Artist and activist Bree Newsome says that, like the rise of the Ku Klux Klan after the Reconstruction era, we're seeing a "peak moment" in racist backlash to the first black president. (Gillian Brockell,Kate Woodsome,Jesse Mesner-Hage/The Washington Post)
Opinion writer

The Senate’s only black Republican, Tim Scott of South Carolina, offered President Trump some useful post-Charlottesville advice. Asked what Trump should have said instead of boosting the “very fine people” among the participants in the white-supremacist rally, Scott said Trump should use the opportunity to “become better educated and acquainted with the living history of so many folks . . . who have gone through a very painful part of the history of this country, so that when he acts, when he responds and when he speaks, he’s not reading the words” but rather would be reflecting “a better understanding and appreciation” of America’s “painful past.”

Failing a showing of personal recognition of the country’s bitter racial history and still- nagging racial sores, Scott said, “It will be hard for [Trump] to regain that moral authority.”

Trump chose to ignore Scott’s words.

Instead of sitting down with people who have endured the pain of racism and bigotry, the president jetted off to a Phoenix campaign rally where he, in more than an hour of unconstrained musings, delivered to adoring fans a deceitfully abridged version of what he had earlier said about the hate-spewing, violent white supremacists on the streets of Charlottesville.

Artist and activist Bree Newsome, who rose to national fame when she removed the Confederate flag from the capitol building in Columbia, S.C., says the debate about Confederate monuments is really about justifying systemic racism. (Gillian Brockell,Kate Woodsome,Jesse Mesner-Hage/The Washington Post)

Trump hears from, listens to and is in sympathy with a part of America that does not wish blacks, Jews and people of color well.

I hear from them, too, most recently after my Aug. 12 blog post criticizing Trump and his defense of the “very fine people” among the chanting anti-Semites and racists.

Tim Celmer wrote in an Aug. 13 email at 1:23 a.m., “I just wanted to tell you white people have had enough!!!! . . . The pushback will be unimaginable!!! Just the beginning and we all know who is armed and more intelligent so . . . I would be very concerned if your [sic] a person of color. Just saying.”

Celmer is just a sample of what comes through the airwaves in Trump’s defense.

I consider Celmer’s allusion to “armed” white people a veiled threat mixed with bluff. But not his reference to “white people hav[ing] had enough.” That is reality. For pushback , look no further than Trump’s draconian budget cuts and deviant policies that reverse course on voting rights and programs that help the most vulnerable and economically disadvantaged. That’s the political face of “had enough.”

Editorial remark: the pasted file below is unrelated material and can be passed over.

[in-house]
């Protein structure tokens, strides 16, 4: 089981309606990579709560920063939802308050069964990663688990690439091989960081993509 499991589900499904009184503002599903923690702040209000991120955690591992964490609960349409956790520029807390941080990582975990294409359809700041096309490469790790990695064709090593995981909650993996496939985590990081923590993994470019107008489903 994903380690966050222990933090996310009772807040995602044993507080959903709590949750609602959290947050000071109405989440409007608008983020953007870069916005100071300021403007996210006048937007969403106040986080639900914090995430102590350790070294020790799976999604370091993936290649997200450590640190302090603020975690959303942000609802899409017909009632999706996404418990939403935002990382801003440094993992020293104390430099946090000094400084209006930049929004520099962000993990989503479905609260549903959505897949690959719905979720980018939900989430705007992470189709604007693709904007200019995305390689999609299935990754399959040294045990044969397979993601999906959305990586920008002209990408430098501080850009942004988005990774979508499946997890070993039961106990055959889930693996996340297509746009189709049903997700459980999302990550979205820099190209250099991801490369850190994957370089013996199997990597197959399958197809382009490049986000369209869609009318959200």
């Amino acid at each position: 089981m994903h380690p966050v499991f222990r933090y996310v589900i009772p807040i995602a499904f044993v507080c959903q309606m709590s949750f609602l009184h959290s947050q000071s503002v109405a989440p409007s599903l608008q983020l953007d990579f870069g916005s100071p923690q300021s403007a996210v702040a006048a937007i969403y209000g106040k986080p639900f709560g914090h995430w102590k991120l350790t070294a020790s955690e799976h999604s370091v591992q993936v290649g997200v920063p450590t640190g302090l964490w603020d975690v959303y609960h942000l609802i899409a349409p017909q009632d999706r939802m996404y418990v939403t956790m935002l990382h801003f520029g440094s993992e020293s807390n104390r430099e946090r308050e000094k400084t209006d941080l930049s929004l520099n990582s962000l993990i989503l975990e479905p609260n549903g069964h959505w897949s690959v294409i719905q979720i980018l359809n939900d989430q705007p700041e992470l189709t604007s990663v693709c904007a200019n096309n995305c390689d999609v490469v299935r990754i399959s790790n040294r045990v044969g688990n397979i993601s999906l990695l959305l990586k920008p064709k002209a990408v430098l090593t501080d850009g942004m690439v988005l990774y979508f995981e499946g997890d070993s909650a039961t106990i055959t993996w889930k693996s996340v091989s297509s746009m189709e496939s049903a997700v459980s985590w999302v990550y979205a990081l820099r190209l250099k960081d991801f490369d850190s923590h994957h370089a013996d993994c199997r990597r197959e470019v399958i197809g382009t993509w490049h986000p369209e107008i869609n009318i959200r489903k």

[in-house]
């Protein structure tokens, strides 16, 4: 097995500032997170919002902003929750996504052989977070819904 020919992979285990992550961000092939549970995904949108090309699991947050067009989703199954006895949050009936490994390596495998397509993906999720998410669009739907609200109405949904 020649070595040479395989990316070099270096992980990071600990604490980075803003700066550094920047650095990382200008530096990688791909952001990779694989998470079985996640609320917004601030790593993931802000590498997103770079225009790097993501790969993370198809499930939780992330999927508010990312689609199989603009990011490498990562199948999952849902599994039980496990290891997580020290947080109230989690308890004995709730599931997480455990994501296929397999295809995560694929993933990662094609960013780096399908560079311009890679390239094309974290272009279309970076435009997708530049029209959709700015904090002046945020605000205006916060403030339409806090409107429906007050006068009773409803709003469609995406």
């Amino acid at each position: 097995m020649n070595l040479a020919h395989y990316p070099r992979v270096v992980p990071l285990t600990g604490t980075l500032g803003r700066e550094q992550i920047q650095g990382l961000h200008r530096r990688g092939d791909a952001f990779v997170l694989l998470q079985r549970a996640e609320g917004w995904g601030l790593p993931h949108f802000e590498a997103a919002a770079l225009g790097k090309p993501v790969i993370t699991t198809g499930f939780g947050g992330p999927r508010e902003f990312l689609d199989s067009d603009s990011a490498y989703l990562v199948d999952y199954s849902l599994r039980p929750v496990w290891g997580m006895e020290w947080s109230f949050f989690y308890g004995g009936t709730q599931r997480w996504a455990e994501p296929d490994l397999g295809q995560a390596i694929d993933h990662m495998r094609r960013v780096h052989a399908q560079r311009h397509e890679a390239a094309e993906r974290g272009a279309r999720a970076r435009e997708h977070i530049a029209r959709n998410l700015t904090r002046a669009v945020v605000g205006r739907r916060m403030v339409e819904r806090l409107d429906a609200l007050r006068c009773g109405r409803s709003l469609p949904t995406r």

With all due respect, Scott, sit down and talk with Trump about what?

The president whines about “our great country being ripped apart with the removal of our beautiful statues and monuments,” and he suggests that the rest of us should be in anguish over the eviction of Robert E. Lee monuments.

Lee, commander of the Confederate Army of Northern Virginia and hailed by revisionists as being antislavery, wrote in an 1856 letter to his wife:

“I think [slavery] however a greater evil to the white than to the black race, & while my feelings are strongly enlisted in behalf of the latter, my sympathies are more strong for the former. The blacks are immeasurably better off here than in Africa, morally, socially & physically. The painful discipline they are undergoing [read: slavery] is necessary for their instruction as a race, & I hope will prepare & lead them to better things. How long their subjugation may be necessary is known & ordered by a wise Merciful Providence.”

I do not despair for a nanosecond over Lee’s removal from the public square anywhere.

I do, however, think of a monument to our history that virtually sits at Trump’s doorstep.

He should walk out the White House’s northwest gate onto Pennsylvania Avenue, proceed west for five blocks to 21st Street, turn right and walk two blocks to Thaddeus Stevens School .

Stevens, now worn out and closed, is a shrine to achievement against adversity, a legacy from an era of slavery that secessionist generals Lee and Stonewall Jackson fought to preserve. Were there no slavery, there would have been no institution in which white people had the right to buy and own black people. There would have been no Civil War, no black refugees entering the District of Columbia, no emancipation camps, no need for a publicly funded school — the first of its kind in the District — for black children. There would have been no Thaddeus Stevens School built in 1868.

Thanks to D.C. Mayor Muriel E. Bowser (D), Stevens School will soon reopen and resume its mission of educating children, including infants and toddlers.

Every member of the King family — my siblings and late parents — attended racially segregated Stevens. We learned to read from books handed down from white schools. We were taught about a D.C. legal and social system in which rights and privileges were based on skin color. We lived to see the legal end to that oppression.

Now comes Trump: a president who lionizes shrines to a disgraceful and dark past of which he obviously has little understanding and appreciation — contrary to the perspective of Scott and millions of us with families and forbearers who have “endured the pain.”

Read more from Colbert King’s archive.